Vil. I know your interest, and I thank you. No, let me rather linger out a life
Car. You are prevented; see, the mourner Of expectation, that you may be mine,

Than be restored to the indifference
She weeps, as seven years were seven hours; Of seeing you, without this pleasing pain:
So fresh, unfading, is the memory

I've lost myself, and never would be found, Of my poor brother's, Biron’s, death:

But in these arms. I leave you to your opportunity. (E.rit Vil. Isa. Oh, I have heard all this! Though I have taken care to root her from our But must no more the charmer is no more: house,

My buried husband rises in the face I would transplant her into Villeroy's

Of my dear boy, and chides me for my stay: There is an evil fate that waits upon her, Canst thou forgive me, child? To which I wish him wedded-Only him; Child. Why, have you done a fault? You cry His upstart family, with haughty brow,

as if you had. Indeed now, I have done nothing (Though Villeroy and myself are seeming friends) to offend you: but if you kiss me, and look se Looks down upon our house; his sister, too, very sad upon me, I shall cry too. Whose hand I asked, and was with scorn refused, İsa. My little angel, no, you must not cry; Lives in my breast, and fires me to revenge.

Sorrow will overtake thy steps too soon : They bend this way

I should not hasten it. Perhaps, at last, she seeks my father's doors; Vil. What can I say! They shall be shut, and be prepared to give The arguments that make against my hopes The beggar and her brat a cold reception. Prevail upon my heart, and fix me inore; That boy's an adder in my path—they come; Those

pious tears you hourly throw away I'll stand apart, and watch their motions. Upon the grave, have all their quickening charms,

(Retires. And more engage my love, to make you mine:

have to say:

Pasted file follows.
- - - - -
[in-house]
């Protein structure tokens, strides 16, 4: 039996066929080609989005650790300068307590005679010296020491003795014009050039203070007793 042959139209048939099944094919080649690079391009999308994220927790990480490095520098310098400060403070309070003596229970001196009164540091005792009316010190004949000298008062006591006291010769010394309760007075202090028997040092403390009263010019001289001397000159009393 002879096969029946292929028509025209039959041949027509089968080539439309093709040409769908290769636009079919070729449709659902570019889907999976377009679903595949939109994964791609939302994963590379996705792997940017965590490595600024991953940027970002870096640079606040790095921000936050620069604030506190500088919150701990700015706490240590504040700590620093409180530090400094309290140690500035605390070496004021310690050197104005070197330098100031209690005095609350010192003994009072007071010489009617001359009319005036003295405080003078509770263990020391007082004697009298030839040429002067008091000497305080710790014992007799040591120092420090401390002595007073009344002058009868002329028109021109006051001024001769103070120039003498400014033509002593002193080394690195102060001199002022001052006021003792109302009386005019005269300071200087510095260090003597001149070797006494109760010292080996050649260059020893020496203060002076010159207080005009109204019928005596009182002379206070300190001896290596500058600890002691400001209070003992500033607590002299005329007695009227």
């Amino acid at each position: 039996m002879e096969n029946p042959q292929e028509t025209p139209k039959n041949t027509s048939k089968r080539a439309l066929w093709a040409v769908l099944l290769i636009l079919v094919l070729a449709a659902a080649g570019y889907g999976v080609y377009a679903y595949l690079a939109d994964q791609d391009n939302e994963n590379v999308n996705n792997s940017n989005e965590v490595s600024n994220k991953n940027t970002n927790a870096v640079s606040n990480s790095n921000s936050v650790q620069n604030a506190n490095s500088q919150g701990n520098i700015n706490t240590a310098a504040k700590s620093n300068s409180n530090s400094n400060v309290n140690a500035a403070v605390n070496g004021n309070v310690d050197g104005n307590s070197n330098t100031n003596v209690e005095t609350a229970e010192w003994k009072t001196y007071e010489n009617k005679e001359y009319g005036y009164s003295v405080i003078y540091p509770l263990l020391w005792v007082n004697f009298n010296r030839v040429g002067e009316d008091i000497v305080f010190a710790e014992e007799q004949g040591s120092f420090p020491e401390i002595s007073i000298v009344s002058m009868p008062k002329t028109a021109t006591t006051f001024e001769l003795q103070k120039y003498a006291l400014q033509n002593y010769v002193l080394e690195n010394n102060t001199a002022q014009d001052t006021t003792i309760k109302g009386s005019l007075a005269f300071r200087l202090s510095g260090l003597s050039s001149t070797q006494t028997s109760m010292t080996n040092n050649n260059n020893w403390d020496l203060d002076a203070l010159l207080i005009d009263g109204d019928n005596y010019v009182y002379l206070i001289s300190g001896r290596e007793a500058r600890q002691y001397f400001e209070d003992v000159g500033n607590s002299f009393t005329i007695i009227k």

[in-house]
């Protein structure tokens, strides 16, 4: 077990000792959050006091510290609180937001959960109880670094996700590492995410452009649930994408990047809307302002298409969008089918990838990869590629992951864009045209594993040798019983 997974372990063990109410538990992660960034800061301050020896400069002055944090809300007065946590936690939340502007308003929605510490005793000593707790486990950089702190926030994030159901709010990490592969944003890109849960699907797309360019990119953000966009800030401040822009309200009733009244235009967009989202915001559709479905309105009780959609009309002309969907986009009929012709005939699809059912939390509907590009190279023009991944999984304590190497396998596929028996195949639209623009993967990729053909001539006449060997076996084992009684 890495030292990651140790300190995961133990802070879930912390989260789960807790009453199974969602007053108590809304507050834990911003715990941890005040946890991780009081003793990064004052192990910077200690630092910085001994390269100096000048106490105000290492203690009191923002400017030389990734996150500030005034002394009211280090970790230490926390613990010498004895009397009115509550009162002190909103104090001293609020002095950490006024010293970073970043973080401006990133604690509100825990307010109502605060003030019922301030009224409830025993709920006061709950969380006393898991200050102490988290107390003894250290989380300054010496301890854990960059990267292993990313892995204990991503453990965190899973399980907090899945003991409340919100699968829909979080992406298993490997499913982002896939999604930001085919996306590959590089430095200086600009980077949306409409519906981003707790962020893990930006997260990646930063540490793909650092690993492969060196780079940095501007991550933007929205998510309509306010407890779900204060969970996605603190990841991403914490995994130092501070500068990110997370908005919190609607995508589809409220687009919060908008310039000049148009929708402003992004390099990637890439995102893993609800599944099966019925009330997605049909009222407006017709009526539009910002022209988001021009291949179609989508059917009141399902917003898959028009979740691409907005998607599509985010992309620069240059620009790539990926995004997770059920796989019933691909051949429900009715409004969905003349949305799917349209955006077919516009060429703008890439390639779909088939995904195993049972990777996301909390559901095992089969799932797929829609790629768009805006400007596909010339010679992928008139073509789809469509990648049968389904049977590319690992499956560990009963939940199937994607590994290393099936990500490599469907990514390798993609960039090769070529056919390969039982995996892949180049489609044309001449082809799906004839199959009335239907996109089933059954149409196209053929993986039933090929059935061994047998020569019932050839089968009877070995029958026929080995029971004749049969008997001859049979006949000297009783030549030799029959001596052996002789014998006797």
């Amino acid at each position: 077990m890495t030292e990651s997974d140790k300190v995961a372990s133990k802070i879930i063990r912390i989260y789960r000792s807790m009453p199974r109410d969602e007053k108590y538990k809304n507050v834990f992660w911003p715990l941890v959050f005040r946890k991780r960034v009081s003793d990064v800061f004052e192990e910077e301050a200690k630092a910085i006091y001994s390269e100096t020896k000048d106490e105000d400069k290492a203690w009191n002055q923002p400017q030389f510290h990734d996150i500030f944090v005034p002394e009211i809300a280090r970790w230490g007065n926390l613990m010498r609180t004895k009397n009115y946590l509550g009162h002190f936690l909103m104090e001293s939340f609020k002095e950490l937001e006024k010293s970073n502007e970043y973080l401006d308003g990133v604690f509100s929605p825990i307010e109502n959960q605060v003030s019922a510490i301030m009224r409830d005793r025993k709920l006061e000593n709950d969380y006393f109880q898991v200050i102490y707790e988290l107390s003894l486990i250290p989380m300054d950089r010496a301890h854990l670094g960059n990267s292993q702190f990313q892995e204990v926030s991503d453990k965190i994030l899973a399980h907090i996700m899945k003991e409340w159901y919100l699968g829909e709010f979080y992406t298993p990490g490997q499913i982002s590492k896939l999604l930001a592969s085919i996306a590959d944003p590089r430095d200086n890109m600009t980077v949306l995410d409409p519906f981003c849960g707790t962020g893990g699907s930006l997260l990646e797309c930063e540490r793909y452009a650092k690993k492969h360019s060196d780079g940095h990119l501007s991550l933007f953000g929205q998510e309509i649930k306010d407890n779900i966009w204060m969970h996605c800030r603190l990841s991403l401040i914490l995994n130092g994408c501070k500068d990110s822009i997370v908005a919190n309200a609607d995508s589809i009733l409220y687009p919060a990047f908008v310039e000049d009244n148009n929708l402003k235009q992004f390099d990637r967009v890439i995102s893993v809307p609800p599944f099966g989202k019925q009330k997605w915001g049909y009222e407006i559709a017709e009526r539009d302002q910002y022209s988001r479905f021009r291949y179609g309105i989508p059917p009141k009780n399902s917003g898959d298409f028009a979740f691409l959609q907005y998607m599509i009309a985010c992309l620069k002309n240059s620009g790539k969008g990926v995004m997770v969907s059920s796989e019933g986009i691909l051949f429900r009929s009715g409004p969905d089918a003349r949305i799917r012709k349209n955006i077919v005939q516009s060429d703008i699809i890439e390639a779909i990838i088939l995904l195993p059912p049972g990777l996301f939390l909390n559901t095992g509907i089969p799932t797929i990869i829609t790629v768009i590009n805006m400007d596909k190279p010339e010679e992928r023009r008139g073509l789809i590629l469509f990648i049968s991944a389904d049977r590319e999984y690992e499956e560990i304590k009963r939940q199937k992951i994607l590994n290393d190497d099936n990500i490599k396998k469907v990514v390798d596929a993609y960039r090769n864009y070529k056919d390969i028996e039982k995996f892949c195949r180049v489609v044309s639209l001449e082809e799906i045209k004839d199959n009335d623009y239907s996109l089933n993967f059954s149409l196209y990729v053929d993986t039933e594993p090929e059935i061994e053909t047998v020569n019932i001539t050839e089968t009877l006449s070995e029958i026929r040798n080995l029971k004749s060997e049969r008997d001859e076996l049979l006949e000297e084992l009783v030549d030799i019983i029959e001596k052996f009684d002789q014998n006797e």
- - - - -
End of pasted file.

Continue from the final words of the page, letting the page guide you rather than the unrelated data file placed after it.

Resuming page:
have me,

your wishes

When yet a virgin, free, and undisposed, old: by your good-will you would have a finger
I loved, but saw you only with my eyes ; in every body's pye: but mark the end of it; if
I could not reach the beauties of your soul: I am called to account about it, I know what I
I have since lived in contemplation,
And long experience of your growing goodness: Nurse. "Marry come up here! say your plea-
What then was passion, is my judgment now, sure, and spare not. Refuse his eldest son's
Through all the several changes of your life, widow, and poor child, the comfort of seeing
Confirmed and settled in adoring you.

him? She does not trouble him so often. Isa. Nay, then, I must be gone. If you are Samp. Not that I am against it, nurse: but we my friend,

are but scrvants, you know: we must have no If you regard my little interest,

likings, but our lord's; and must do as we are No more of this; you see, I grant you all

ordered. That friendship will allow: be still my friend: Nurse. Nay, that's true, Sampson. That's all I can receive, or have to give.

Samp. Besides, what I did was all for the best: I am going to my father; he needs not an excuse I have no ill-will to the young lady, as a body To use me ill: pray leave me to the trial.

may say, upon my own account; only that I hear Vil. I am only born to be what you would she is poor; and indeed I naturally hate your de

cayed gentry: they expect as much wai upon The creature of your power, and must obey ; as when they had money in their pockets, and In every thing obey you. I am going :

were able to consider us for the trouble. But all good fortune go along with you. [Erit. Nurse. Why, that is a grievance indeed in Isa. I shall need all

[Knocks. great families, where the gifts, at good times, Locked! and fast!

are better than the wages. It would do well to Where is the charity that used to stand,

be reformed. In our forefathers' hospitable days,

Sump. But what is the business, nurse? You At great men's doors, ready for our wants, have been in the family before I came into the Like the good angel of the family,

world: what is the reason, pray, that this daughWith open arms taking the needy in,